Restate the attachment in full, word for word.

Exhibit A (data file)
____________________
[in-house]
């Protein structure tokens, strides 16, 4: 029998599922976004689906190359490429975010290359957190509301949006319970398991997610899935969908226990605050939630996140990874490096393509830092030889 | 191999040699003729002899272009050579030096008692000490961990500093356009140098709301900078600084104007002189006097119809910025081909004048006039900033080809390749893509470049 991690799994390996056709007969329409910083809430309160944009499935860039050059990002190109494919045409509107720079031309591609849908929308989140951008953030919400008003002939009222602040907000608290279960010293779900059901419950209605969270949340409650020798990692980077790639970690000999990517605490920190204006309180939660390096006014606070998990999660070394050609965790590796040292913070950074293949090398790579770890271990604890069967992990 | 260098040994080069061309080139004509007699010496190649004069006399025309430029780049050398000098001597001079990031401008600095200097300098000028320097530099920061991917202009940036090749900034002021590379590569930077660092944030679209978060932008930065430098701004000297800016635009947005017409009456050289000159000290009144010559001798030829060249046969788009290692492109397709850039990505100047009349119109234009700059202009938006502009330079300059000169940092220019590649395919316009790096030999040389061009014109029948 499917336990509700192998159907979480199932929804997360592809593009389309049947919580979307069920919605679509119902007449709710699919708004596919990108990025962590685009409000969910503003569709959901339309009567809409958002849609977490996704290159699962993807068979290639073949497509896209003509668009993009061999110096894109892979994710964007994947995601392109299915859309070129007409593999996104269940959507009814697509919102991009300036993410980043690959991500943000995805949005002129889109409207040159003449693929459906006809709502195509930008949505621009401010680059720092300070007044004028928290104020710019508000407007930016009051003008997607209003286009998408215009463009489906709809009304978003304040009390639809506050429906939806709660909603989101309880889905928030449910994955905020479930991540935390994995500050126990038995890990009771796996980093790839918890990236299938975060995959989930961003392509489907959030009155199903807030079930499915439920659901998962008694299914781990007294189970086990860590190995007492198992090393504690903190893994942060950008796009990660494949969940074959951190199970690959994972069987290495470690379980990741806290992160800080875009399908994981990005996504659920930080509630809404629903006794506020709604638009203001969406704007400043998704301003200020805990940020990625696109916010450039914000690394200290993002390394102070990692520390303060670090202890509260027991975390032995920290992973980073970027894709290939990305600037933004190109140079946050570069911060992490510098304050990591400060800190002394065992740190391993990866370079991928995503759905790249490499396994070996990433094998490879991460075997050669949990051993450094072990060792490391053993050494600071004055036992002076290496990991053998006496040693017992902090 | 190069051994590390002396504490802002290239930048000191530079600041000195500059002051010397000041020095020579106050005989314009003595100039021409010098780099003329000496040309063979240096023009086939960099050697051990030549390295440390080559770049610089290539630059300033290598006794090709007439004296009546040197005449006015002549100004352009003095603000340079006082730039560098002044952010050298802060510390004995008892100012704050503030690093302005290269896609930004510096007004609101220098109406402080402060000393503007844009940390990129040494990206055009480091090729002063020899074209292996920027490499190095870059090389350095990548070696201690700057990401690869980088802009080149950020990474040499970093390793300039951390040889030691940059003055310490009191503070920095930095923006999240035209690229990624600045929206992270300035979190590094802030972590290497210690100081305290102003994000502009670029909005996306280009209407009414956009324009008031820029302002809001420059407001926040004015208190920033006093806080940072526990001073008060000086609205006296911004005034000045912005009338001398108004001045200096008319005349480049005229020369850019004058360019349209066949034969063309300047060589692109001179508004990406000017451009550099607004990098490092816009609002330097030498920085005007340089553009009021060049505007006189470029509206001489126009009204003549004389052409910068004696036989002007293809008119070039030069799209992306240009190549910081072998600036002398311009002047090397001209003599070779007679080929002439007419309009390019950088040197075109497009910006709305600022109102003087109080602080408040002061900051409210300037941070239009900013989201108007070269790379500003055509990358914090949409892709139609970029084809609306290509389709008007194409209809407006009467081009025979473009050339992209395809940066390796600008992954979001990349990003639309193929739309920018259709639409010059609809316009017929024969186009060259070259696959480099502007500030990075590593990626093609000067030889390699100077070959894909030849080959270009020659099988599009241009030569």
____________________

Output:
[in-house]
């Protein structure tokens, strides 16, 4: 029998599922976004689906190359490429975010290359957190509301949006319970398991997610899935969908226990605050939630996140990874490096393509830092030889 | 191999040699003729002899272009050579030096008692000490961990500093356009140098709301900078600084104007002189006097119809910025081909004048006039900033080809390749893509470049 991690799994390996056709007969329409910083809430309160944009499935860039050059990002190109494919045409509107720079031309591609849908929308989140951008953030919400008003002939009222602040907000608290279960010293779900059901419950209605969270949340409650020798990692980077790639970690000999990517605490920190204006309180939660390096006014606070998990999660070394050609965790590796040292913070950074293949090398790579770890271990604890069967992990 | 260098040994080069061309080139004509007699010496190649004069006399025309430029780049050398000098001597001079990031401008600095200097300098000028320097530099920061991917202009940036090749900034002021590379590569930077660092944030679209978060932008930065430098701004000297800016635009947005017409009456050289000159000290009144010559001798030829060249046969788009290692492109397709850039990505100047009349119109234009700059202009938006502009330079300059000169940092220019590649395919316009790096030999040389061009014109029948 499917336990509700192998159907979480199932929804997360592809593009389309049947919580979307069920919605679509119902007449709710699919708004596919990108990025962590685009409000969910503003569709959901339309009567809409958002849609977490996704290159699962993807068979290639073949497509896209003509668009993009061999110096894109892979994710964007994947995601392109299915859309070129007409593999996104269940959507009814697509919102991009300036993410980043690959991500943000995805949005002129889109409207040159003449693929459906006809709502195509930008949505621009401010680059720092300070007044004028928290104020710019508000407007930016009051003008997607209003286009998408215009463009489906709809009304978003304040009390639809506050429906939806709660909603989101309880889905928030449910994955905020479930991540935390994995500050126990038995890990009771796996980093790839918890990236299938975060995959989930961003392509489907959030009155199903807030079930499915439920659901998962008694299914781990007294189970086990860590190995007492198992090393504690903190893994942060950008796009990660494949969940074959951190199970690959994972069987290495470690379980990741806290992160800080875009399908994981990005996504659920930080509630809404629903006794506020709604638009203001969406704007400043998704301003200020805990940020990625696109916010450039914000690394200290993002390394102070990692520390303060670090202890509260027991975390032995920290992973980073970027894709290939990305600037933004190109140079946050570069911060992490510098304050990591400060800190002394065992740190391993990866370079991928995503759905790249490499396994070996990433094998490879991460075997050669949990051993450094072990060792490391053993050494600071004055036992002076290496990991053998006496040693017992902090 | 190069051994590390002396504490802002290239930048000191530079600041000195500059002051010397000041020095020579106050005989314009003595100039021409010098780099003329000496040309063979240096023009086939960099050697051990030549390295440390080559770049610089290539630059300033290598006794090709007439004296009546040197005449006015002549100004352009003095603000340079006082730039560098002044952010050298802060510390004995008892100012704050503030690093302005290269896609930004510096007004609101220098109406402080402060000393503007844009940390990129040494990206055009480091090729002063020899074209292996920027490499190095870059090389350095990548070696201690700057990401690869980088802009080149950020990474040499970093390793300039951390040889030691940059003055310490009191503070920095930095923006999240035209690229990624600045929206992270300035979190590094802030972590290497210690100081305290102003994000502009670029909005996306280009209407009414956009324009008031820029302002809001420059407001926040004015208190920033006093806080940072526990001073008060000086609205006296911004005034000045912005009338001398108004001045200096008319005349480049005229020369850019004058360019349209066949034969063309300047060589692109001179508004990406000017451009550099607004990098490092816009609002330097030498920085005007340089553009009021060049505007006189470029509206001489126009009204003549004389052409910068004696036989002007293809008119070039030069799209992306240009190549910081072998600036002398311009002047090397001209003599070779007679080929002439007419309009390019950088040197075109497009910006709305600022109102003087109080602080408040002061900051409210300037941070239009900013989201108007070269790379500003055509990358914090949409892709139609970029084809609306290509389709008007194409209809407006009467081009025979473009050339992209395809940066390796600008992954979001990349990003639309193929739309920018259709639409010059609809316009017929024969186009060259070259696959480099502007500030990075590593990626093609000067030889390699100077070959894909030849080959270009020659099988599009241009030569």